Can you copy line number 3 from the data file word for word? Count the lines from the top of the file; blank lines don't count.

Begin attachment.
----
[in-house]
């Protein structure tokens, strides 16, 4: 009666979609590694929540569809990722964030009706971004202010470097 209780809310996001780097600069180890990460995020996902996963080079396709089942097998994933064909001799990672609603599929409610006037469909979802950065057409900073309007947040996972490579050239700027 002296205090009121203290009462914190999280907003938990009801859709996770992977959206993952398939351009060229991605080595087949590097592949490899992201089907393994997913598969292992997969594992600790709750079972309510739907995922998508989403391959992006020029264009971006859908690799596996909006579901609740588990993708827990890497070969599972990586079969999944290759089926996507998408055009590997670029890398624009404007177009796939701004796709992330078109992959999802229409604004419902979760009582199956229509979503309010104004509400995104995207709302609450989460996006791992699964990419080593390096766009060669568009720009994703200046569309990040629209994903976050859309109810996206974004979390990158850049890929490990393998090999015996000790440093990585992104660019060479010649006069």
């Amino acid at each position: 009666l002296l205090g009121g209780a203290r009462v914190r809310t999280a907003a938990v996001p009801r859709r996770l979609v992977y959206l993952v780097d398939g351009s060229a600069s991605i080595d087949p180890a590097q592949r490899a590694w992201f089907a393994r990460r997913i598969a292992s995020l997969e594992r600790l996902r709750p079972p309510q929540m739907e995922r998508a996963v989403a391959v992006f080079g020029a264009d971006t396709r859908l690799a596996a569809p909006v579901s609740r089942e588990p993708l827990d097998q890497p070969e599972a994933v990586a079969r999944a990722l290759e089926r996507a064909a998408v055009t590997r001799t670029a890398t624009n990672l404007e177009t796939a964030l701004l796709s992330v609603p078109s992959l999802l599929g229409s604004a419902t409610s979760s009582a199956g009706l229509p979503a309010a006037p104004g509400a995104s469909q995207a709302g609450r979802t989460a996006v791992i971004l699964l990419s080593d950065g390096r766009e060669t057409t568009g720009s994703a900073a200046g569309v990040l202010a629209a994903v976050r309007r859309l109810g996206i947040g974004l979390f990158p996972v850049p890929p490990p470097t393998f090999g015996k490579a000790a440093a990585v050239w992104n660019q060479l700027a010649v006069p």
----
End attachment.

């Amino acid at each position: 009666l002296l205090g009121g209780a203290r009462v914190r809310t999280a907003a938990v996001p009801r859709r996770l979609v992977y959206l993952v780097d398939g351009s060229a600069s991605i080595d087949p180890a590097q592949r490899a590694w992201f089907a393994r990460r997913i598969a292992s995020l997969e594992r600790l996902r709750p079972p309510q929540m739907e995922r998508a996963v989403a391959v992006f080079g020029a264009d971006t396709r859908l690799a596996a569809p909006v579901s609740r089942e588990p993708l827990d097998q890497p070969e599972a994933v990586a079969r999944a990722l290759e089926r996507a064909a998408v055009t590997r001799t670029a890398t624009n990672l404007e177009t796939a964030l701004l796709s992330v609603p078109s992959l999802l599929g229409s604004a419902t409610s979760s009582a199956g009706l229509p979503a309010a006037p104004g509400a995104s469909q995207a709302g609450r979802t989460a996006v791992i971004l699964l990419s080593d950065g390096r766009e060669t057409t568009g720009s994703a900073a200046g569309v990040l202010a629209a994903v976050r309007r859309l109810g996206i947040g974004l979390f990158p996972v850049p890929p490990p470097t393998f090999g015996k490579a000790a440093a990585v050239w992104n660019q060479l700027a010649v006069p």